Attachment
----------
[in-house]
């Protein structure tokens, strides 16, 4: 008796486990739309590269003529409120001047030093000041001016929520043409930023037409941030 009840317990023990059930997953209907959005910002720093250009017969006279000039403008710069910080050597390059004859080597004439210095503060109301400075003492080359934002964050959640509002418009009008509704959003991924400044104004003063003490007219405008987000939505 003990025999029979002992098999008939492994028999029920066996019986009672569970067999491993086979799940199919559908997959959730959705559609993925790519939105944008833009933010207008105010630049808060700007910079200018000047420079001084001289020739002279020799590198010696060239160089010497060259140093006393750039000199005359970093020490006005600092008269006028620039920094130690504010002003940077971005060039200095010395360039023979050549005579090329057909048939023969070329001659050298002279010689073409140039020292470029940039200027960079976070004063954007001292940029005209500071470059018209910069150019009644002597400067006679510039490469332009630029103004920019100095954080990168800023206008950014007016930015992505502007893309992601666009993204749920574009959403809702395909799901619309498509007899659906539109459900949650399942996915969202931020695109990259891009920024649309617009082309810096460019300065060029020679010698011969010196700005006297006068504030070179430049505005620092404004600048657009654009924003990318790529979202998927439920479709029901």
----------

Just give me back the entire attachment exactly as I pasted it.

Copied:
[in-house]
């Protein structure tokens, strides 16, 4: 008796486990739309590269003529409120001047030093000041001016929520043409930023037409941030 009840317990023990059930997953209907959005910002720093250009017969006279000039403008710069910080050597390059004859080597004439210095503060109301400075003492080359934002964050959640509002418009009008509704959003991924400044104004003063003490007219405008987000939505 003990025999029979002992098999008939492994028999029920066996019986009672569970067999491993086979799940199919559908997959959730959705559609993925790519939105944008833009933010207008105010630049808060700007910079200018000047420079001084001289020739002279020799590198010696060239160089010497060259140093006393750039000199005359970093020490006005600092008269006028620039920094130690504010002003940077971005060039200095010395360039023979050549005579090329057909048939023969070329001659050298002279010689073409140039020292470029940039200027960079976070004063954007001292940029005209500071470059018209910069150019009644002597400067006679510039490469332009630029103004920019100095954080990168800023206008950014007016930015992505502007893309992601666009993204749920574009959403809702395909799901619309498509007899659906539109459900949650399942996915969202931020695109990259891009920024649309617009082309810096460019300065060029020679010698011969010196700005006297006068504030070179430049505005620092404004600048657009654009924003990318790529979202998927439920479709029901």